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MELBOURNE (Reuters) - Warm, dry conditions and an unknown hard-hitting opponent gave Andy Murray some cause for concern before the sixth seed advanced to the second round of the Australian Open with a 6-3 6-4 7-6(3) victory over India's Yuki Bhambri on Monday.
The 27-year-old Murray, appearing on the newly refurbished Margaret Court Arena, did not look too troubled by the former junior world number one, even though he had some nervous moments in the third set when the qualifier held a 4-1 lead.
"The last couple days have been pretty cold, very cloudy, and today obviously the sun was out (and) the court was livelier," Murray said of the conditions at Melbourne Park.
"When it's dry as well, it didn't feel humid at all, the ball travels through the air quicker.
"He was hitting the ball very flat and coming to the net a lot (and) rushing me.
"I had never seen him play before, and never practiced with him. It was tough to know what to expect."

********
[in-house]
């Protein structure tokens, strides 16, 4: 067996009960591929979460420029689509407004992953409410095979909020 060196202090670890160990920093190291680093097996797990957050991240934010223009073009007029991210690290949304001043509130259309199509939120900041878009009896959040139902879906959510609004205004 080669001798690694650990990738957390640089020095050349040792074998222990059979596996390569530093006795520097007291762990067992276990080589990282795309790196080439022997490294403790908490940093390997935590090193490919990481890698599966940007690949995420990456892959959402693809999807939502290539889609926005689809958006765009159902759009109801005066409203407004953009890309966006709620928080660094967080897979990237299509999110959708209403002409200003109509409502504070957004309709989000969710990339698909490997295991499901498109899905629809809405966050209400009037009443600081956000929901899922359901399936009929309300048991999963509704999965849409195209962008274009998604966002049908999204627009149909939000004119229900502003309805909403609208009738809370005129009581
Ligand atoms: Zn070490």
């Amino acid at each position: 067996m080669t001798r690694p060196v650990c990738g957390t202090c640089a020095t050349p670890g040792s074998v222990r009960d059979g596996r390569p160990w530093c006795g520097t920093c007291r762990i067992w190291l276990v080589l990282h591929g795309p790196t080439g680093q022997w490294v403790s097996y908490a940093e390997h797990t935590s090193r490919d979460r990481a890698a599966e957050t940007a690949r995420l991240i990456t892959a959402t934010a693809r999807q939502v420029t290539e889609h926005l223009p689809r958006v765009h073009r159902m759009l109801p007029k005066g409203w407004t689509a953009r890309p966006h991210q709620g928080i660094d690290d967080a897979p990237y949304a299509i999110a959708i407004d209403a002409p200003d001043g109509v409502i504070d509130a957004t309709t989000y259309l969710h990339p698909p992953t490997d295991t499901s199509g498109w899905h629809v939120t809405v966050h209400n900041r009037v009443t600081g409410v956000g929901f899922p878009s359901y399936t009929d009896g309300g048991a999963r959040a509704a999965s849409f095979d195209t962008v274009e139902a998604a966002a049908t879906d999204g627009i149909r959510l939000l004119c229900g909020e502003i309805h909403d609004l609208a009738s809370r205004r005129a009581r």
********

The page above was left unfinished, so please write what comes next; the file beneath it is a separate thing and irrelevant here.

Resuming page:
Bhambri is ranked 317th in the world and was making his grand slam main draw debut though Murray did not expect the 22-year-old to be languishing in the lower reaches of the rankings for too long.
"He's way better than ranked 300 in the world," Murray added. "He missed five or six months last year through injury.
"I would imagine by the end of this year he would definitely be around a 100 in the world if he stays injury-free.
"He returns well. He sees the game very well. He's talented. Good volleys. He likes to take the ball early and come forward.
"If he continues playing like that, I think by the end of this year he won't be far off."
The 2012 U.S. Open and 2013 Wimbledon champion, who is on the same side of the draw as Rafa Nadal and Roger Federer, will face Marinko Matosevic in the next round after the Australian beat Russian qualifier Alexander Kudryavtsev.
"I know Marinko very well," Murray said. "He's a good ball striker. Big guy. Serves well. Yeah, (it will) be a fun match.
"I don't always look at my draws.
"A lot can change in a couple of days in sport. You have just got to concentrate on your own matches, take care of business, and that's it."
Editing by John O'Brien